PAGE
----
O Terco —
O Terco (1972) ... LP Warner/Sagara (Portugal), 1972. New Copy (reissue)...
About September 20, 2016 (delayed)
The second album from O Terco – the guitar-heavy power trio who were one of the hardest things going in Brazil during the early 70s! The album's got a style that's somewhat progressive, but which also still holds onto plenty of late 60s psychedelic elements – qualities both sweet and dark, often compressed into the arrangements with an approach that's a bit like some of the more underground South American rock of the time. Side one of the album features 5 shorter tracks – "Deus", "Voce Al", "Estrada Vazia", "Lagoa Das Lontras", and "Rock Do Elvis" – and the second side features the 19 minute suite"Amanheger Total" – a soaring, building number with lots of changes throughout! LP, Vinyl record album
An incredible live performance from the great John Fahey – recorded in Tasmania at the start of the 80s – and maybe one of his most powerful albums from the time! Despite the light watercolor image of kangaroos on the front, the music here has lots of new currents of darkness – that descent that Fahey was making at the time, in spirals of down-turning notes that maybe made his music of this period a lot more moody than his albums of the decade before – even than those on which he was trying to be more purposely brooding. The approach here is more subtle, but maybe even moving because of that – unadorned, and beautiful – on titles that include "Indian Pacific RR Blues", "Steamboat Gwine Round De Bend", "The Return Of The Tasmanian Tiger", "The Approaching Of The Disco Void", "On The Sunny Side Of The Ocean", and "Tiger". CD
One of the grooviest records we've ever heard from guitarist Joe Pass – a sweet European session for MPS, and one with a very different feel than some of his US recordings! The setting's a trio, with a feel that's more open than some of Joe's pop-jazz sets from the 60s – and the rhythms are warmly fluid, in ways that allow Pass to play some great open-handed solos that spin out wonderfully – hanging softly in air, almost with Jim Hall-like qualities, although a bit more inside overall. The rest of the group features Eberhard Weber on bass and Kenny Clare on drums – and titles include a great version of "Ode To Billy Joe", plus "Chloe", "I Love You", "Joe's Blues", "Watch What Happens", and "El Gento". CD
(K2 HD Pro Mastering pressing!)
Lonnie Liston Smith —
Live! ... CD RCA (Japan), 1977. New Copy ...
The mighty Lonnie Liston Smith live – sounding every bit as great as he did on his famous studio sessions from the 70s – and maybe even more freewheeling too! The feel of the record is really tremendous – extremely soulful, with Lonnie jamming away on keyboards as the band grooves up these cool spacey rhythms – stepping out in territory that's definitely the more cosmic side of jazz funk, with those righteous currents that always made Lonnie so great. The whole thing's wonderful – with loads of great electric work, and an overall spiritual vibe that's every bit as great as his albums for Flying Dutchman – and players include Donald Smith on flute and a bit of vocals, Dave Hubbard on tenor and soprano sax, and Lonnie himself on Fender Rhodes, clavinet, and Arp. The set includes a nice extended take on "Visions of A New World", plus the tracks "Watercolors", "Sorceress" – which isn't on any of his studio albums, "Prelude", and the classic "Expansions". CD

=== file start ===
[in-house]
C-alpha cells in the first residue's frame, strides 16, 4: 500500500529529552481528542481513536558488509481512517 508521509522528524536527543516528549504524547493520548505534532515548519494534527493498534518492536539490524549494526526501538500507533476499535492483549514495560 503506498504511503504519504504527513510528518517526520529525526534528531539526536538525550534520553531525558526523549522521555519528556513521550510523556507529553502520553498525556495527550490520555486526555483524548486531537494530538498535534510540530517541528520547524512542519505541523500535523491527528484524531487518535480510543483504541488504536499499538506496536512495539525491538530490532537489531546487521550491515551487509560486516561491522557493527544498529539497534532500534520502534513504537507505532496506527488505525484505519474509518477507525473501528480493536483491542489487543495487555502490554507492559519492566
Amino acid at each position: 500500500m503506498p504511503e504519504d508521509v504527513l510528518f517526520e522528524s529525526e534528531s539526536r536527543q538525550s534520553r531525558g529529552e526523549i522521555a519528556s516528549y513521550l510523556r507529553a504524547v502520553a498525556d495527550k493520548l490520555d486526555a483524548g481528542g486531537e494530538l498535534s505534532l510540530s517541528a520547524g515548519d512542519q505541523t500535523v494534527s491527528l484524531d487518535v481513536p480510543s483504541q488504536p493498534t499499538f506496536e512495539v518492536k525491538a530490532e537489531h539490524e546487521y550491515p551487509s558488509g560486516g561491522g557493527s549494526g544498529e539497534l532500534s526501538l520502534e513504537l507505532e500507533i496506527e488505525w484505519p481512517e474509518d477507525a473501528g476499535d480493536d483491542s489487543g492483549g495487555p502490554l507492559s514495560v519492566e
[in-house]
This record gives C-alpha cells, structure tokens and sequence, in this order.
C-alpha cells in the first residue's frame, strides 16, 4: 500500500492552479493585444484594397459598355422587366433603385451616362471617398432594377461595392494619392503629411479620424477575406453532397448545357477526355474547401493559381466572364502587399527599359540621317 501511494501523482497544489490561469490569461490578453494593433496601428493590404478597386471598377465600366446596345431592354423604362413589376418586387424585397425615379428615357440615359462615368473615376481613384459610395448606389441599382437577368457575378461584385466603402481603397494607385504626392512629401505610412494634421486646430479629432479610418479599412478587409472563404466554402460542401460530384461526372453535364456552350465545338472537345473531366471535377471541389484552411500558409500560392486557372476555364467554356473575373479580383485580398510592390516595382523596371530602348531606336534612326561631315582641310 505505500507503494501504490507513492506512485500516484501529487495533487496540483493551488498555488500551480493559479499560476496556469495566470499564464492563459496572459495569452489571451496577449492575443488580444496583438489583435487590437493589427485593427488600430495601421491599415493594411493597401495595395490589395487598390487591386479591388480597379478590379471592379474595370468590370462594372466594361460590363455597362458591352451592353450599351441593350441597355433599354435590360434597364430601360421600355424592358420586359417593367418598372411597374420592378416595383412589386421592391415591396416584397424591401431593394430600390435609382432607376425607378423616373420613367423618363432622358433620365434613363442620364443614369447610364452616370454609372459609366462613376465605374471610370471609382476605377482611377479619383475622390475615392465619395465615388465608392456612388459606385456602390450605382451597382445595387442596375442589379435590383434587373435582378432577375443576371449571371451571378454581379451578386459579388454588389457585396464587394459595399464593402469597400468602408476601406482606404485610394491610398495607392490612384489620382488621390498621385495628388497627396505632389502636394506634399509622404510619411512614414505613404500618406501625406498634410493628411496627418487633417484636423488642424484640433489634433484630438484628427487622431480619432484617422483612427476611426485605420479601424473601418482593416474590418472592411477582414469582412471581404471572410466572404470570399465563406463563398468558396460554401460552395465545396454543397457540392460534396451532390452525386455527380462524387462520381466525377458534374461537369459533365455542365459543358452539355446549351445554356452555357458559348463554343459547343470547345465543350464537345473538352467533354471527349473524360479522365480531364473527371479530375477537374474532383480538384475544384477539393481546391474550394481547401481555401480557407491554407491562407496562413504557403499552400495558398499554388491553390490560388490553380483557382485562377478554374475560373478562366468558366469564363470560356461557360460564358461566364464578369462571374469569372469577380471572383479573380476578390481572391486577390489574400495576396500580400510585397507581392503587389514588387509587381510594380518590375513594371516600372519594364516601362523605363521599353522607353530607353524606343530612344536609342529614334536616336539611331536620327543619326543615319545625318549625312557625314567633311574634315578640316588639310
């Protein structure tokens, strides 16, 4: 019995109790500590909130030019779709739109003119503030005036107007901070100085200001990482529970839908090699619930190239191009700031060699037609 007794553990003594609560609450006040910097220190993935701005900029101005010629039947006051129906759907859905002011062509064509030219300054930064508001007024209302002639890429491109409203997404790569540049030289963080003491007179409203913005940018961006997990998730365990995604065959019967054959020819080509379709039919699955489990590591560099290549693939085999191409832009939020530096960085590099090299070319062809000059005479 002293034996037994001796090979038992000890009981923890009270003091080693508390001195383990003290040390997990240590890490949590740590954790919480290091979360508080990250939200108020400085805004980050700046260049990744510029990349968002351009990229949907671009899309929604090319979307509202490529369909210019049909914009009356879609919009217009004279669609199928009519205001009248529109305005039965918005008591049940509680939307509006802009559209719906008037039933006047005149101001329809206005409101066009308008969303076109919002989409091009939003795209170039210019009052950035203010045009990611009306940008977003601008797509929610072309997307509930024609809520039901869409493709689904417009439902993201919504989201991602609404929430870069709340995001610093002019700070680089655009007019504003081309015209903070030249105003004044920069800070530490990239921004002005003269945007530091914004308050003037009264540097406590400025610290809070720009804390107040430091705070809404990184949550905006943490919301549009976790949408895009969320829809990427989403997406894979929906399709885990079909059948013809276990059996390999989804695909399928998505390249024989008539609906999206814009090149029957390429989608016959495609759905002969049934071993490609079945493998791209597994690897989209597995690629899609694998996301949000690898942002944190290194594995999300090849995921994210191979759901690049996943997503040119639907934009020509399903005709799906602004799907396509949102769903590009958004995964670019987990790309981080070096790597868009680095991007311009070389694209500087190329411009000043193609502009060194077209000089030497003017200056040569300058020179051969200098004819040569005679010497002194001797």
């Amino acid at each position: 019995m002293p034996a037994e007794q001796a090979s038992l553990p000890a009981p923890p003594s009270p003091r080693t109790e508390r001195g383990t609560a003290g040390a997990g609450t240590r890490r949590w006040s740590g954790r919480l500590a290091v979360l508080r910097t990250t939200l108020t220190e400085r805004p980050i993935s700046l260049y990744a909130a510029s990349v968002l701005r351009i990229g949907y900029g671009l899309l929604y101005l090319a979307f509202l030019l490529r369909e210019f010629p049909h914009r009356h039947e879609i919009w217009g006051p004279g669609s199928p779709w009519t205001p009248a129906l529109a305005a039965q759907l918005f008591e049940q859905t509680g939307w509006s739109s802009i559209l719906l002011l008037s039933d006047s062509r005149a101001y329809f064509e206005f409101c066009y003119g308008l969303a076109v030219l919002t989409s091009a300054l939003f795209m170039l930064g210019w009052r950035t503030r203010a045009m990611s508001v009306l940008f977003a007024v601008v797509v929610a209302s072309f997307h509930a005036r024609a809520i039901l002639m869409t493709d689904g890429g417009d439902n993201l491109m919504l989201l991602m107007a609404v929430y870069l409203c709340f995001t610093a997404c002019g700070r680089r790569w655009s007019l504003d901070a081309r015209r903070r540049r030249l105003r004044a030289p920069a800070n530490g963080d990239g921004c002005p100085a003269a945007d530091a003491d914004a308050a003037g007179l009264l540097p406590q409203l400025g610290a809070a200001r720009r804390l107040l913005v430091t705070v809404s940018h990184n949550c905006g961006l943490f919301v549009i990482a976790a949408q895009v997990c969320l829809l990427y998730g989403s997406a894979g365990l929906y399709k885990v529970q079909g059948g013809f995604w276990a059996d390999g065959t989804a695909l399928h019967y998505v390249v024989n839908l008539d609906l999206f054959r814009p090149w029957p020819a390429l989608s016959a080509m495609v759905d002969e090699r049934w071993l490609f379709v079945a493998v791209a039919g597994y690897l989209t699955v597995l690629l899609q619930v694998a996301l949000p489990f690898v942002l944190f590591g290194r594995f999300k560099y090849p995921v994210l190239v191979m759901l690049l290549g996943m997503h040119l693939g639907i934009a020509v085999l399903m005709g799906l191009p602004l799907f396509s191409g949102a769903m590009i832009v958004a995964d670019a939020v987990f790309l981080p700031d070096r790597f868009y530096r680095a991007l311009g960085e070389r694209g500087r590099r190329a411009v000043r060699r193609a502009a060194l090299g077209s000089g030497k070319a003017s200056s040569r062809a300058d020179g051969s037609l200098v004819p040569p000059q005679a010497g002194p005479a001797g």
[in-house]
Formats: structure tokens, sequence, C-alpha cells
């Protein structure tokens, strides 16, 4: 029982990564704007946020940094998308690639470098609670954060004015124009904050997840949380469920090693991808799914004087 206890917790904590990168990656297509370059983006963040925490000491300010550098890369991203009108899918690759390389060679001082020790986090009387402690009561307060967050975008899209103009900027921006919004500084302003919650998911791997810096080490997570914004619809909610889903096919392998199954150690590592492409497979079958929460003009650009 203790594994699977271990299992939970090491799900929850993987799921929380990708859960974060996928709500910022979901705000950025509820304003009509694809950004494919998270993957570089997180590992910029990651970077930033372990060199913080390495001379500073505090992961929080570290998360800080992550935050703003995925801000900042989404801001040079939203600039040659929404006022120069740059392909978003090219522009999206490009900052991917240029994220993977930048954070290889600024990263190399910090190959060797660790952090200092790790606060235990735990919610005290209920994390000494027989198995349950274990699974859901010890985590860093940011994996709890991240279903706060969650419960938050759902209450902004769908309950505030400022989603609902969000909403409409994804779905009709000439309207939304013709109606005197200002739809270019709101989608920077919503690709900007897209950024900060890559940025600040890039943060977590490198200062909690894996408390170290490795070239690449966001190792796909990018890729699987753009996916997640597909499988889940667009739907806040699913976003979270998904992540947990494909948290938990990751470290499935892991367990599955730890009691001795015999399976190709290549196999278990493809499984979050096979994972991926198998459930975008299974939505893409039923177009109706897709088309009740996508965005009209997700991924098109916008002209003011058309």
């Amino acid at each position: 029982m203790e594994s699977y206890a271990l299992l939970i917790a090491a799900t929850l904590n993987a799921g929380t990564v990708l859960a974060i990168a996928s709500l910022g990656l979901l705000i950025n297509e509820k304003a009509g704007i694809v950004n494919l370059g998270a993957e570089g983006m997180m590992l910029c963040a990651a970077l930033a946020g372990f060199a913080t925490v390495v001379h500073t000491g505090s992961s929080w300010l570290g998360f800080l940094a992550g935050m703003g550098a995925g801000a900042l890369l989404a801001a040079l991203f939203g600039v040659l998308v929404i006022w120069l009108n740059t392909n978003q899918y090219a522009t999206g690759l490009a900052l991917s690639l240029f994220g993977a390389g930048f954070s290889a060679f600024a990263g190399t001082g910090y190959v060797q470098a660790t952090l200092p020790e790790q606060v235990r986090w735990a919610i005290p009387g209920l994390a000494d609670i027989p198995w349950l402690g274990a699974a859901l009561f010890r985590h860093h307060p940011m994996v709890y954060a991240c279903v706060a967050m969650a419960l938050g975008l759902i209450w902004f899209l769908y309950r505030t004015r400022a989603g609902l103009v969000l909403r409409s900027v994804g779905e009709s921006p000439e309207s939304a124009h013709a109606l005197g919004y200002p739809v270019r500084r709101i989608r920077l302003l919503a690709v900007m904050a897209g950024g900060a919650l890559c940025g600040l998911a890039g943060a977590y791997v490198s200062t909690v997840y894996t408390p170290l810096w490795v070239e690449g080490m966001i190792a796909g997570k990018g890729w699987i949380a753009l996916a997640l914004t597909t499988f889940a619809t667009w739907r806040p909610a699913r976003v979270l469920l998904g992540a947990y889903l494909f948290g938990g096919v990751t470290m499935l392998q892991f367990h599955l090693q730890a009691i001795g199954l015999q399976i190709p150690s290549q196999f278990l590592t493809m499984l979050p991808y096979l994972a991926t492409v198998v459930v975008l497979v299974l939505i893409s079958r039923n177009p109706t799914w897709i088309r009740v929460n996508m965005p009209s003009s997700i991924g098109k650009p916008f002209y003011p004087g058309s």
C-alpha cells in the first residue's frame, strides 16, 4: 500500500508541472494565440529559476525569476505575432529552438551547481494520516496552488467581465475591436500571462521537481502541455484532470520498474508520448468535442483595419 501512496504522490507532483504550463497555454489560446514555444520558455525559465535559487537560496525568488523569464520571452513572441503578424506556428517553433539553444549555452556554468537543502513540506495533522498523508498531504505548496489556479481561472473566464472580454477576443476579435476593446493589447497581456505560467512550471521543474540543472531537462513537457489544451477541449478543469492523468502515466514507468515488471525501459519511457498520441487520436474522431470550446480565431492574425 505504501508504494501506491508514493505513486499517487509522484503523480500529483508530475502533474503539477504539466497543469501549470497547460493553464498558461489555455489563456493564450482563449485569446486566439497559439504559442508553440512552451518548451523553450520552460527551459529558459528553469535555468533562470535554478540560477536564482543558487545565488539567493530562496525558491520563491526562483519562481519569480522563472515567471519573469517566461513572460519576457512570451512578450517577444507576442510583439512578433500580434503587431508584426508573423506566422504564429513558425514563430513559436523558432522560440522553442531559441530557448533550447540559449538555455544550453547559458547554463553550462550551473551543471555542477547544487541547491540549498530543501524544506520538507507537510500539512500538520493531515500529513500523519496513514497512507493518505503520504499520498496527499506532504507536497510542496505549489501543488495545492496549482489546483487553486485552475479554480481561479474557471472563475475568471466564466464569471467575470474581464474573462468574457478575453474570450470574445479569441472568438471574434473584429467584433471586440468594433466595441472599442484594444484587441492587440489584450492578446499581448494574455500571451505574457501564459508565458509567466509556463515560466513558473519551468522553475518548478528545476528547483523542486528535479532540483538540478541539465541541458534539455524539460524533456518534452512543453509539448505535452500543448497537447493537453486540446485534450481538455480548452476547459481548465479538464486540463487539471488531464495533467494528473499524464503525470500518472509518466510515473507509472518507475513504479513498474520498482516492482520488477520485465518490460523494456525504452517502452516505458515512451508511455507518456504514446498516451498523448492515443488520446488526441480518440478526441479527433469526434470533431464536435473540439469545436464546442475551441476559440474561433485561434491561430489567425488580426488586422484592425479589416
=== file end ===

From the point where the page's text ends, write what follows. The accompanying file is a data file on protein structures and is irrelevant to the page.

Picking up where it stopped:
Another expansive effort from Bill Frisell, finding him integrating a variety of new sounds from other traditions into his new American pastoral framework. As with other recent releases, his coloristic tone and melodic sensibility are nicely rooted, but cast here in a new group featuring Brazilian guitarist Vinicius Cantuaria, Greek musician Christos Govetas on other stringed instruments and Malian Sidiki Camara on percussion, plus Greg Leisz who's collaborated with Frisell on a number of other recordings adding some wonderful atmosphere, and violinist Jenny Scheinman. 14 tracks in all, including "Boubacar", "Good Old People", "Baba Drame", "Procissao", "We Are Everywhere" and "Eli". CD
A nicely grooving set to start the 80s by The Waters – an underappreciated 2-man, 2-woman LA vocal group who did a considerable amount of backup vocals in the studio scene of the late 70s – and this is easily their best record! It's got some of the best arrangements the group ever received – and it's also got a smooth modern soul style that's similar to some of Wayne Henderson's work on Fantasy Records, mixed with some of the smooth jazz funk that was coming out on Arista at the time. An overlooked gem! Titles include "I Can Make You Smile", "Throw A Little Bit Of Love My Way", "Come To Me", "Dance With Me", "Heart Lead The Way", "Let Him Prove It", and "Party People". This Big Break CD version includes a couple of bonus tracks: "Dance With Me (Single Version)" and "Heart Lead The Way (Single Version)". CD
One of DG's classic Avant Garde series from the 60s – and an album that features two spare works by composer Bernd Alois Zimmermann. Both are violin/piano duets – with Siegried Palm on violincello, and Aloys Kontarsky on piano, and Saschko Gawriloff joining in on violin during some moments of Presence. LP, Vinyl record album